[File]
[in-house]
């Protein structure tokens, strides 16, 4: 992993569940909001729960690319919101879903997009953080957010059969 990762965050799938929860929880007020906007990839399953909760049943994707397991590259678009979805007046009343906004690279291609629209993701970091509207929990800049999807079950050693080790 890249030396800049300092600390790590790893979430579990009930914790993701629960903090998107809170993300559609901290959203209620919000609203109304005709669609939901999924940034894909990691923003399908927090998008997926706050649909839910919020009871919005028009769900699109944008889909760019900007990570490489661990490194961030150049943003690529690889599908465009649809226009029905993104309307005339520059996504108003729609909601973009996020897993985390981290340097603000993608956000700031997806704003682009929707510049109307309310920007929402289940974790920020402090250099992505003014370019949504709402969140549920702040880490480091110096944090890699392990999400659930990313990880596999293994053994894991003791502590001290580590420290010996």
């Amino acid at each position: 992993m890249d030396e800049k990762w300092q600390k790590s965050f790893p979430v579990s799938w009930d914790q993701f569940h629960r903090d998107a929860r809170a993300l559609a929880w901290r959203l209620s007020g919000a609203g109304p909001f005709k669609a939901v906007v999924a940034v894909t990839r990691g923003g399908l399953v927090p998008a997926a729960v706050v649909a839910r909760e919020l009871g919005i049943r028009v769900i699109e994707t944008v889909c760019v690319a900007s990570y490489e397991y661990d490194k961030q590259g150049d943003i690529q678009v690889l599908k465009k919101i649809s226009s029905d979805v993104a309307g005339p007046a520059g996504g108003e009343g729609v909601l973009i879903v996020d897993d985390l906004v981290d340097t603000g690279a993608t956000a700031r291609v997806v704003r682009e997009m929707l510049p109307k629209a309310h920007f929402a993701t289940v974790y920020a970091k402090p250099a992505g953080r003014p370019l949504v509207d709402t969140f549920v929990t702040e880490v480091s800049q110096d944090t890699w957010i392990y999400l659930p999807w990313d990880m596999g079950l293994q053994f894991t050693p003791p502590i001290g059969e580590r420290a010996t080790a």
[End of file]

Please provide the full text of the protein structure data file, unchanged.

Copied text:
[in-house]
């Protein structure tokens, strides 16, 4: 992993569940909001729960690319919101879903997009953080957010059969 990762965050799938929860929880007020906007990839399953909760049943994707397991590259678009979805007046009343906004690279291609629209993701970091509207929990800049999807079950050693080790 890249030396800049300092600390790590790893979430579990009930914790993701629960903090998107809170993300559609901290959203209620919000609203109304005709669609939901999924940034894909990691923003399908927090998008997926706050649909839910919020009871919005028009769900699109944008889909760019900007990570490489661990490194961030150049943003690529690889599908465009649809226009029905993104309307005339520059996504108003729609909601973009996020897993985390981290340097603000993608956000700031997806704003682009929707510049109307309310920007929402289940974790920020402090250099992505003014370019949504709402969140549920702040880490480091110096944090890699392990999400659930990313990880596999293994053994894991003791502590001290580590420290010996």
């Amino acid at each position: 992993m890249d030396e800049k990762w300092q600390k790590s965050f790893p979430v579990s799938w009930d914790q993701f569940h629960r903090d998107a929860r809170a993300l559609a929880w901290r959203l209620s007020g919000a609203g109304p909001f005709k669609a939901v906007v999924a940034v894909t990839r990691g923003g399908l399953v927090p998008a997926a729960v706050v649909a839910r909760e919020l009871g919005i049943r028009v769900i699109e994707t944008v889909c760019v690319a900007s990570y490489e397991y661990d490194k961030q590259g150049d943003i690529q678009v690889l599908k465009k919101i649809s226009s029905d979805v993104a309307g005339p007046a520059g996504g108003e009343g729609v909601l973009i879903v996020d897993d985390l906004v981290d340097t603000g690279a993608t956000a700031r291609v997806v704003r682009e997009m929707l510049p109307k629209a309310h920007f929402a993701t289940v974790y920020a970091k402090p250099a992505g953080r003014p370019l949504v509207d709402t969140f549920v929990t702040e880490v480091s800049q110096d944090t890699w957010i392990y999400l659930p999807w990313d990880m596999g079950l293994q053994f894991t050693p003791p502590i001290g059969e580590r420290a010996t080790a």